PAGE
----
Obviously designed to be used to cover textbooks, the set was clearly a 1968 issue as detailed on the box:
Looks like Topps had a promotional deal going on ("Sale-A-Bration") with this box, possibly indicative of poor sales.
The wrapper is, well, batty:
The checklist is handy but inaccurate:
No. 5 is listed as "Wacky Packages" but it ended up being something called "Topps Is What's Happening" presumably because of worries over potential legal issues with the former's intended subject:
(Courtesy The Sport Americana Price Guide to the Non-Sports Cards Number 4 by Chris Benjamin)
Intriguingly, you can see the baseball card depicted is a fair approximation of the burlapped 68's. No less than 13 Topps products are shown, including Bozo gumballs, which is helpful to me as I have been trying for ages to track when they went from bulk wholesale product to retail packaging. I like the checklist appearing on the product itself as well.
Here are a few others, it's a great (and very tough) set and the covers are quite fragile as these examples from an old Legendary auction show:
That looks like Paul Coker artwork on the left panel and I see Jack Davis's hand on the main part of the cover above. The whole set is peppered with art from MAD artists and it's amazing. Look at the ad section from the above example (click to blow it up):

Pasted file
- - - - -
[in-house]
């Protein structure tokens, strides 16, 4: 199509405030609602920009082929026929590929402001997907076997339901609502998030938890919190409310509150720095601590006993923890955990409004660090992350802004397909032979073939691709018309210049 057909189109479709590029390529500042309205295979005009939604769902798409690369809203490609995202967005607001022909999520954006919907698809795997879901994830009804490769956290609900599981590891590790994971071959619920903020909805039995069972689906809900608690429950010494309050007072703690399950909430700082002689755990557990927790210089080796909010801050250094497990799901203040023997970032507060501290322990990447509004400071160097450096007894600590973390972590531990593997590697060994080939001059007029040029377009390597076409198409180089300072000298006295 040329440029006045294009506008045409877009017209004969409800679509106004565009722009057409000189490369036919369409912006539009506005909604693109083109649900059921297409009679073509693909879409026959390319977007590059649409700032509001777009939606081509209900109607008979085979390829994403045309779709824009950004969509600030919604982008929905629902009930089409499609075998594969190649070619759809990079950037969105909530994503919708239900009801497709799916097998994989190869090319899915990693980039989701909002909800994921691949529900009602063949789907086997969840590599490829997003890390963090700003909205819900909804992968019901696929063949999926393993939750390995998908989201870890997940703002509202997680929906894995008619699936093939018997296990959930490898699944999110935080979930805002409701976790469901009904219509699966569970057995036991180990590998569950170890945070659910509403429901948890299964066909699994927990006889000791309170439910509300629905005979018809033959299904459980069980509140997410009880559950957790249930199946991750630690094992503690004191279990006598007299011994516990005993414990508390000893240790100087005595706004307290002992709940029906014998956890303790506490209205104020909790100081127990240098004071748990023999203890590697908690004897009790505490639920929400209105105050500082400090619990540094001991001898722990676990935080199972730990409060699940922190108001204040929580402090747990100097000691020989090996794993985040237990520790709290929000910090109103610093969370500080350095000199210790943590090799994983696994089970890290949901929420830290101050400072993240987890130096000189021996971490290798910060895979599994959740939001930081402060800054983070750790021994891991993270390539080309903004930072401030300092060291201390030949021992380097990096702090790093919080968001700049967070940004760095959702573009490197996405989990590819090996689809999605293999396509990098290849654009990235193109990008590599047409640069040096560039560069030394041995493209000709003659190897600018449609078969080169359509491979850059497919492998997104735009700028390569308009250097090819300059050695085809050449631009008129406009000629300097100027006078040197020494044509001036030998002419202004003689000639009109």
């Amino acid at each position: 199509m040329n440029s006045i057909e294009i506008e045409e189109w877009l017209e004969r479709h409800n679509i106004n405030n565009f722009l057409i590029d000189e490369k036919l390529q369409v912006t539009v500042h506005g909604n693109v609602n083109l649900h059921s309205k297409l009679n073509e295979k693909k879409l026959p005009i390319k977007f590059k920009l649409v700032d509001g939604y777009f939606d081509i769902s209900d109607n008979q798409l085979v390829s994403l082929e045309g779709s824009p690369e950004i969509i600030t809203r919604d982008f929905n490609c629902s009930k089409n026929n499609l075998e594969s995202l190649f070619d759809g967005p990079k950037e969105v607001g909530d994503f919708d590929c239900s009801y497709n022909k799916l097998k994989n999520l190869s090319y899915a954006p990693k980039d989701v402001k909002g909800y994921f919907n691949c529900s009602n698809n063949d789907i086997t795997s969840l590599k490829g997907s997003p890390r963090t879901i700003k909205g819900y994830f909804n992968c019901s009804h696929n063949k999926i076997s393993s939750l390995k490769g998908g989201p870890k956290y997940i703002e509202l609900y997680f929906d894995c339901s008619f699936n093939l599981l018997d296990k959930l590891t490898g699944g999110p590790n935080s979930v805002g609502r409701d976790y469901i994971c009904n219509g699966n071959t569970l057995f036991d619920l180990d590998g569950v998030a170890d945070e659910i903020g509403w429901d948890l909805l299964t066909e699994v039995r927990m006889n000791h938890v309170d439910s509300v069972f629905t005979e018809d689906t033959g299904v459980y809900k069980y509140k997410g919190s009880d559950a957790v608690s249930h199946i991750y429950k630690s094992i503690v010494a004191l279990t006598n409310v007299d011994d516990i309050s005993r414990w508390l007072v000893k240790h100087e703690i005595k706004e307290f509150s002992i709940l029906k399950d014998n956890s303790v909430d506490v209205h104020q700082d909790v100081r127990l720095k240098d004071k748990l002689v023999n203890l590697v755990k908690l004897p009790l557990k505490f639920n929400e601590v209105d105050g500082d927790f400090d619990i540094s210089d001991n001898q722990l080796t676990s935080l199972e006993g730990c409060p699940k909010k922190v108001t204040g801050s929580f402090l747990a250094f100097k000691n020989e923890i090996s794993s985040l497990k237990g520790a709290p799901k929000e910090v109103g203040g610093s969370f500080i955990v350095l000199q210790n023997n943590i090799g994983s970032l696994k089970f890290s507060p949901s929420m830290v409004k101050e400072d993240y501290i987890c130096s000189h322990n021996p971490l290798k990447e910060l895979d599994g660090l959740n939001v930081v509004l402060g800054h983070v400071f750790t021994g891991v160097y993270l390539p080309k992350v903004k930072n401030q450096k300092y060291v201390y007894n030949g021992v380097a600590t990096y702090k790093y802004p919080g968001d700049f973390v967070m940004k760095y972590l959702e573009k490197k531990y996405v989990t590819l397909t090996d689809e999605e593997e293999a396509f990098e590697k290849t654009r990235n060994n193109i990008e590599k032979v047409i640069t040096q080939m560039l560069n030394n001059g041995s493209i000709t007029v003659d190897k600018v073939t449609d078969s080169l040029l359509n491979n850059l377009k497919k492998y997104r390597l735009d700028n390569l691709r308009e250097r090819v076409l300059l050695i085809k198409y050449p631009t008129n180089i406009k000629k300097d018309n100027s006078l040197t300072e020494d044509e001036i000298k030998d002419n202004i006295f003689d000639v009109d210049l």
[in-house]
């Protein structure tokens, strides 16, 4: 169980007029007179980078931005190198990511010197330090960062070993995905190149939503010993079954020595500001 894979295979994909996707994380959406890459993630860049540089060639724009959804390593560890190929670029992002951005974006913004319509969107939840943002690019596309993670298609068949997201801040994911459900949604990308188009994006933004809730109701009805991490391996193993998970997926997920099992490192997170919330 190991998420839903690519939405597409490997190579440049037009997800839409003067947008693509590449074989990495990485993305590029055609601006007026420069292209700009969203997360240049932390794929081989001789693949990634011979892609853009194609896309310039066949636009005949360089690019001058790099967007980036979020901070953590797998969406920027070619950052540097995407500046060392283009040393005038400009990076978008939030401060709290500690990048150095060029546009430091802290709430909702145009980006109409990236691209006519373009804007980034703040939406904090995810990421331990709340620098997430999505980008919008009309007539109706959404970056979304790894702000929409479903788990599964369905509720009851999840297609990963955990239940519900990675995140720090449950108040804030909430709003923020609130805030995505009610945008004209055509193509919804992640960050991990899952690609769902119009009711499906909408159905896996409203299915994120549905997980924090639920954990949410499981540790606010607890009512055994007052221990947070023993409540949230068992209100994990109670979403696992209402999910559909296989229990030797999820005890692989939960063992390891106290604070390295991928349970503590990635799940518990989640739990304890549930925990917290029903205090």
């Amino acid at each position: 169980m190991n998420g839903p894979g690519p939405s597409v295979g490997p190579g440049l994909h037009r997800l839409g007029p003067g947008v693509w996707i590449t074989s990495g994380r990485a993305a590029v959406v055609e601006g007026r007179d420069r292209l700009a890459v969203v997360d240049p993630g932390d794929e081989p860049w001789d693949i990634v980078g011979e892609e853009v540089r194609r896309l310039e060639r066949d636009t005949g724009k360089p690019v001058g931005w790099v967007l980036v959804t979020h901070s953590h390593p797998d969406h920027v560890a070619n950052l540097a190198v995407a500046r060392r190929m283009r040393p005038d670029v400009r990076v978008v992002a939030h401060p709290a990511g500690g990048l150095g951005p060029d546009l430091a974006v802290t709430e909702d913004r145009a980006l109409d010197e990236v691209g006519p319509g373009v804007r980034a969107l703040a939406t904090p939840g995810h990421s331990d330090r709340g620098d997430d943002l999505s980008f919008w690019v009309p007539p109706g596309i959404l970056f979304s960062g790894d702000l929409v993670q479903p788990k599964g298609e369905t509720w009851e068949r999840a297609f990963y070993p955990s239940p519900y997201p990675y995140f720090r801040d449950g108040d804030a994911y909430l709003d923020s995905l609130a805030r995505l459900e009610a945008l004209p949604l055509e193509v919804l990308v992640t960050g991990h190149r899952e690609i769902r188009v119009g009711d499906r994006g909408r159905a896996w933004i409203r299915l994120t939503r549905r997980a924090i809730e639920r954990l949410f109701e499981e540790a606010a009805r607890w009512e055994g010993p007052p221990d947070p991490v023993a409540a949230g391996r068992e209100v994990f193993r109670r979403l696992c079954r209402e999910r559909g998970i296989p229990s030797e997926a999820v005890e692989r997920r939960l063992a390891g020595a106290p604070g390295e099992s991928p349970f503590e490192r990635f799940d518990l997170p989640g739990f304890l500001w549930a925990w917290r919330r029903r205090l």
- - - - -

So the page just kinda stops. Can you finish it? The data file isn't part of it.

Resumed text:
Here is more Davis, look at this tableaux!
The left panel has the instructions and they are classic-check out no. 4:
Legendary also had a concept sketch from the set:
Topps had some great artwork early on (1950-51) but it's got nothing on their late 60's output.
As much as my school-aged self would have loved to have a book cover featuring Jack Davis artwork, my first reaction to the product was "How long would a book cover coming out of a wax pack hold together?" I know I was pretty rough on my textbooks, which is part of the reason we used book covers in the first place.
...and then you mention in the post that the covers are "quite fragile" and I have my answer.
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